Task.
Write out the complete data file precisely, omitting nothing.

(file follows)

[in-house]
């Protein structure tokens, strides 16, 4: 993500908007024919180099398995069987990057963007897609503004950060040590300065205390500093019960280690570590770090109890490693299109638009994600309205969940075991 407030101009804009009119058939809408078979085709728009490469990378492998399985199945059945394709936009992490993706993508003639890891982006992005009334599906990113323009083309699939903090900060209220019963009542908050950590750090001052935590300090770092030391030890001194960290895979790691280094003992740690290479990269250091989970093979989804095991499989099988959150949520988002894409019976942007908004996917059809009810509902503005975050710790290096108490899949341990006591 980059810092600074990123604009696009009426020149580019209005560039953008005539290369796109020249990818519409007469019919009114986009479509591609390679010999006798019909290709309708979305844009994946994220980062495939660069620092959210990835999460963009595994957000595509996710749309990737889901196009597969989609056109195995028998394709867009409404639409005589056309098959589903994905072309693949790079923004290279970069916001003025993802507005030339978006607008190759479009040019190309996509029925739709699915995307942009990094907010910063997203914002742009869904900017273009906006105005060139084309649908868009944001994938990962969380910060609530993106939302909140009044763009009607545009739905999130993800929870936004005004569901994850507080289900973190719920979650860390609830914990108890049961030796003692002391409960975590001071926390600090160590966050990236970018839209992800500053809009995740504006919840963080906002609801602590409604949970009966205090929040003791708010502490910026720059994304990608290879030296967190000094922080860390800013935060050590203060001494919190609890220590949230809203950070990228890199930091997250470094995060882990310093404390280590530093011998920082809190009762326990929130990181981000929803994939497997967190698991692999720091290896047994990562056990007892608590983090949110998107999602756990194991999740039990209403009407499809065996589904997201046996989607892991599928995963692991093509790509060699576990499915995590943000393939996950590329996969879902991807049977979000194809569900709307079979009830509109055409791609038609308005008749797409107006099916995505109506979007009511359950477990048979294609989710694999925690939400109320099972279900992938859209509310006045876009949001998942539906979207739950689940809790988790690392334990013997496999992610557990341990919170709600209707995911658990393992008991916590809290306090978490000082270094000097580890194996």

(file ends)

[in-house]
């Protein structure tokens, strides 16, 4: 993500908007024919180099398995069987990057963007897609503004950060040590300065205390500093019960280690570590770090109890490693299109638009994600309205969940075991 407030101009804009009119058939809408078979085709728009490469990378492998399985199945059945394709936009992490993706993508003639890891982006992005009334599906990113323009083309699939903090900060209220019963009542908050950590750090001052935590300090770092030391030890001194960290895979790691280094003992740690290479990269250091989970093979989804095991499989099988959150949520988002894409019976942007908004996917059809009810509902503005975050710790290096108490899949341990006591 980059810092600074990123604009696009009426020149580019209005560039953008005539290369796109020249990818519409007469019919009114986009479509591609390679010999006798019909290709309708979305844009994946994220980062495939660069620092959210990835999460963009595994957000595509996710749309990737889901196009597969989609056109195995028998394709867009409404639409005589056309098959589903994905072309693949790079923004290279970069916001003025993802507005030339978006607008190759479009040019190309996509029925739709699915995307942009990094907010910063997203914002742009869904900017273009906006105005060139084309649908868009944001994938990962969380910060609530993106939302909140009044763009009607545009739905999130993800929870936004005004569901994850507080289900973190719920979650860390609830914990108890049961030796003692002391409960975590001071926390600090160590966050990236970018839209992800500053809009995740504006919840963080906002609801602590409604949970009966205090929040003791708010502490910026720059994304990608290879030296967190000094922080860390800013935060050590203060001494919190609890220590949230809203950070990228890199930091997250470094995060882990310093404390280590530093011998920082809190009762326990929130990181981000929803994939497997967190698991692999720091290896047994990562056990007892608590983090949110998107999602756990194991999740039990209403009407499809065996589904997201046996989607892991599928995963692991093509790509060699576990499915995590943000393939996950590329996969879902991807049977979000194809569900709307079979009830509109055409791609038609308005008749797409107006099916995505109506979007009511359950477990048979294609989710694999925690939400109320099972279900992938859209509310006045876009949001998942539906979207739950689940809790988790690392334990013997496999992610557990341990919170709600209707995911658990393992008991916590809290306090978490000082270094000097580890194996």